A crepe for Candlemass. I don’t really need an excuse to make pancakes at home, but this is one of those festivals with a food connection that I adore. So I am indebted to a foodie friend for posting about having crepes today in Paris and the Candlemass tradition. It is a pity I couldn’t quite get to Paris but the girls were happy with Daddies efforts.
Candlemass is a Christian Holy Day celebrating when Jesus was presented at the Temple. It is celebrated on the second of February and is the last feast of Christmas. In some countries the Christmas decorations are taken down on Twelfth Night in others they remain in place until Candlemass. Many Christians take candles to be blessed in a church which are then used for the rest of the year. The candles symbolise Jesus as the ‘ Light of the World ’.
The tradition of eating crepes is attributed to Pope Gelasius distributing pancakes to pilgrims arriving in Rome. The round golden pancakes are also said to be symbolic of the sun and celebrate the arrival of Spring. This tradition could date back to Roman times and offerings of made of cake. Today in France when making the pancakes they are flipped from the pan in the right hand while holding a gold coin in the left to ensure household prosperity for the rest of the year.
Crepes and Pancakes
A crepe is a very thin pancake which can be made in a pan or on a cast iron griddle plate. These plates were placed over a fire but now are electrically heated. Crepes are cooked across France, Northern Europe, and North Africa. Crepes can be sweet and served with sugar and lemon juice, fruit, whipped cream, Nutella and Maple syrup. The classic recipe is Crepe Suzette with the pancakes skilfully made and served at the table. They are flambéed in a sticky caramelised sauce of sugar, butter, orange juice, and zest and orange liqueur.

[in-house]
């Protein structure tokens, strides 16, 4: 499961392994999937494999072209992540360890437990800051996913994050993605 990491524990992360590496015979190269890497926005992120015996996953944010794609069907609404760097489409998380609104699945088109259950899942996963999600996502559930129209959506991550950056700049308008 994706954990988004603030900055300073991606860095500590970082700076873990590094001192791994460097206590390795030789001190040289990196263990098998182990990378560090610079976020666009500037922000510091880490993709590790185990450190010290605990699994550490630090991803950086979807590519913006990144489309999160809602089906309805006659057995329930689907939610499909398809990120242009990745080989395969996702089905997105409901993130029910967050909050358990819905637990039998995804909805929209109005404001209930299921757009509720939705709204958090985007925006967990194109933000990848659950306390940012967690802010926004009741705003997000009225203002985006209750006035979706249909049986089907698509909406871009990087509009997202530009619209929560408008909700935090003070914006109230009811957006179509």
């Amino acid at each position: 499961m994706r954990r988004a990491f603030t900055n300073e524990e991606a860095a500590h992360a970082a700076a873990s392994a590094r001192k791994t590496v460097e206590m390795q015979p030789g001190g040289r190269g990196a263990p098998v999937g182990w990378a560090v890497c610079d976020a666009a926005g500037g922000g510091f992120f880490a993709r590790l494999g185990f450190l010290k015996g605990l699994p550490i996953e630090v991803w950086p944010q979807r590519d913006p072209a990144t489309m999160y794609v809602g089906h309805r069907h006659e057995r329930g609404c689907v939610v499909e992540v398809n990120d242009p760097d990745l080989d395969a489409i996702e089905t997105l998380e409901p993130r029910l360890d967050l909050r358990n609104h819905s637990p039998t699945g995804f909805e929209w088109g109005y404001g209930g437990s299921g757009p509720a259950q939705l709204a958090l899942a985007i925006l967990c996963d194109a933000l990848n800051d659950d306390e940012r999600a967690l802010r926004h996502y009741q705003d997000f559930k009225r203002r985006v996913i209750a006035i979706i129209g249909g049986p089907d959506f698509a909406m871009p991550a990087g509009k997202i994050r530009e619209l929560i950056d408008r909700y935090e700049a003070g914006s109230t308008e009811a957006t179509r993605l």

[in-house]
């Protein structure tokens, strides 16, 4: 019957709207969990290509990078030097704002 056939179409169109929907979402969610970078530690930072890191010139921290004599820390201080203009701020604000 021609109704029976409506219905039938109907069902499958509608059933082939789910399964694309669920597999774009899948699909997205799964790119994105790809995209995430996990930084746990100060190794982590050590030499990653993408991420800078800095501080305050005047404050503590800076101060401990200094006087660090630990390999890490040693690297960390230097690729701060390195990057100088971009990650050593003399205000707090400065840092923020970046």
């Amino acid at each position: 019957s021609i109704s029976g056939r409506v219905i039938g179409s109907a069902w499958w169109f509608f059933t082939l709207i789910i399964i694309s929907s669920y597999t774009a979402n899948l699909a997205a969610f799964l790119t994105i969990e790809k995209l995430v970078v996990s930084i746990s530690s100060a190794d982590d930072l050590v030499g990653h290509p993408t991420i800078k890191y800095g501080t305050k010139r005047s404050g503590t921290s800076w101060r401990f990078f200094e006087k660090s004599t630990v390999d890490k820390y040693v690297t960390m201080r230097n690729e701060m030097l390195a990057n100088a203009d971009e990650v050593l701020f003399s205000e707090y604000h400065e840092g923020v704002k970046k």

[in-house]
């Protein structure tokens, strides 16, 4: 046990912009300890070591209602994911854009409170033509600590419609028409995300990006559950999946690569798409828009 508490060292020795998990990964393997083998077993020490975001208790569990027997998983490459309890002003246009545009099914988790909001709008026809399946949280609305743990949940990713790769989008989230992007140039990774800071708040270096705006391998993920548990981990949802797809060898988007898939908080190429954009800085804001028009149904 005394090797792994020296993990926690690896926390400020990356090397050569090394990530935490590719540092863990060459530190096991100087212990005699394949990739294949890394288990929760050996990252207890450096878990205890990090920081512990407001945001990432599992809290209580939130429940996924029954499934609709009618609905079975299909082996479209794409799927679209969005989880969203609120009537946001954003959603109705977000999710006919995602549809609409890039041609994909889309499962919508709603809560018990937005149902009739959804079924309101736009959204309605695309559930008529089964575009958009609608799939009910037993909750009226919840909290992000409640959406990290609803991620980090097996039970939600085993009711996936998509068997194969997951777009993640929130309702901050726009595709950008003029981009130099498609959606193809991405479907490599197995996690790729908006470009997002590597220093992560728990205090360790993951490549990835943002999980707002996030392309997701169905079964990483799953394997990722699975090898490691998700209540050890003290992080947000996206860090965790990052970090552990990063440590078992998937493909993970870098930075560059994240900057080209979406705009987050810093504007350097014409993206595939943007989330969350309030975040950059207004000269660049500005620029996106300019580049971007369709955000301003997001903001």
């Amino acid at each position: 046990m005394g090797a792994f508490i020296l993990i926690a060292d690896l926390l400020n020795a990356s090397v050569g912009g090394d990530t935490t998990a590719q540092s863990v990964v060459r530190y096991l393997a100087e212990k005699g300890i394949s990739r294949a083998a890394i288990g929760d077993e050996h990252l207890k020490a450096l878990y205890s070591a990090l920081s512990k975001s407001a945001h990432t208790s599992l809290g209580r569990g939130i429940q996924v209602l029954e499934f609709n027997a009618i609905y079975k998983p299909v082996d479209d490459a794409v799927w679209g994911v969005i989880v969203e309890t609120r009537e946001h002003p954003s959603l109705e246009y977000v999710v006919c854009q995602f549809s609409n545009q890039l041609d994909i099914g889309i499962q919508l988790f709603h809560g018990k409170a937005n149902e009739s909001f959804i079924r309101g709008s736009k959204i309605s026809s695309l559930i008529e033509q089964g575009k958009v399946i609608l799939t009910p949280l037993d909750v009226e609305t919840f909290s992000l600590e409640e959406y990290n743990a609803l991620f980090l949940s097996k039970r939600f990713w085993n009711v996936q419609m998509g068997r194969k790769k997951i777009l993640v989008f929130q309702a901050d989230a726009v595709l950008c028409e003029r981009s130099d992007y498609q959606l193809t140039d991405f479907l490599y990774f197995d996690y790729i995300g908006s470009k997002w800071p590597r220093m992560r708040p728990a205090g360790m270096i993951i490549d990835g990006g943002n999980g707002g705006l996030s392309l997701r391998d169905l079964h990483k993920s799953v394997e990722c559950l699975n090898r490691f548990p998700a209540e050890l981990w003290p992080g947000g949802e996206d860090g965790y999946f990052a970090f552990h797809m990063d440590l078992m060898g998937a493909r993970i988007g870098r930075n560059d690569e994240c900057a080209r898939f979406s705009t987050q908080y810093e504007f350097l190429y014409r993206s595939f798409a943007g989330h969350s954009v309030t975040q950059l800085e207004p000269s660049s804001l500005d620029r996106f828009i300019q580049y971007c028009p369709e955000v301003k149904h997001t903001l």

Savoury pancakes or galettes are often served for lunch and can be filled with ham, cheese, sautéed mushrooms, baby spinach, and ratatouille. Pancakes are commonly made from wheat flour, but you can make them with buckwheat which will make them suitable for coeliacs and people who are gluten intolerant.
For a sweet pancake add a dessert spoon of caster sugar to the beaten egg and milk.
I’ve recently featured a lot of soup recipes. From a really tasty store cupboard classic to a spicy Thai inspired coconut fish soup. In the run-up to Christmas I’ve just time for one more, a rich Shellfish Bisque. Now as you would expect living on an island and working as a chef, I have recipes for lots of different shellfish bisque recipes. Traditionally a bisque is a French soup. You can make your shellfish bisque can be made from lobster, crab, prawns, and crayfish. The shells are used to make a stock and then you incorporate the meat into the finished soup.
What is the difference between soup and bisque?
Bisque is thought to have derived from either the word Biscay, as in Bay of Biscay. Biscay is famous for oysters and other shellfish. Alternatively, the name could have evolved from the shellfish being twice cooked, in French, “bis cuites”. Certainly, when I make crab or lobster bisques in commercial kitchens the shells are first roasted lightly, then simmered with vegetables and herbs before being strained. Traditionally a bisque is thickened by grinding up the shells and you need some pretty powerful industrial food processors to accomplish this. At home, you can thicken with flour or adding a handful of rice to the cooking stock. The name bisque is now often used for thick and creamy roasted vegetable soups.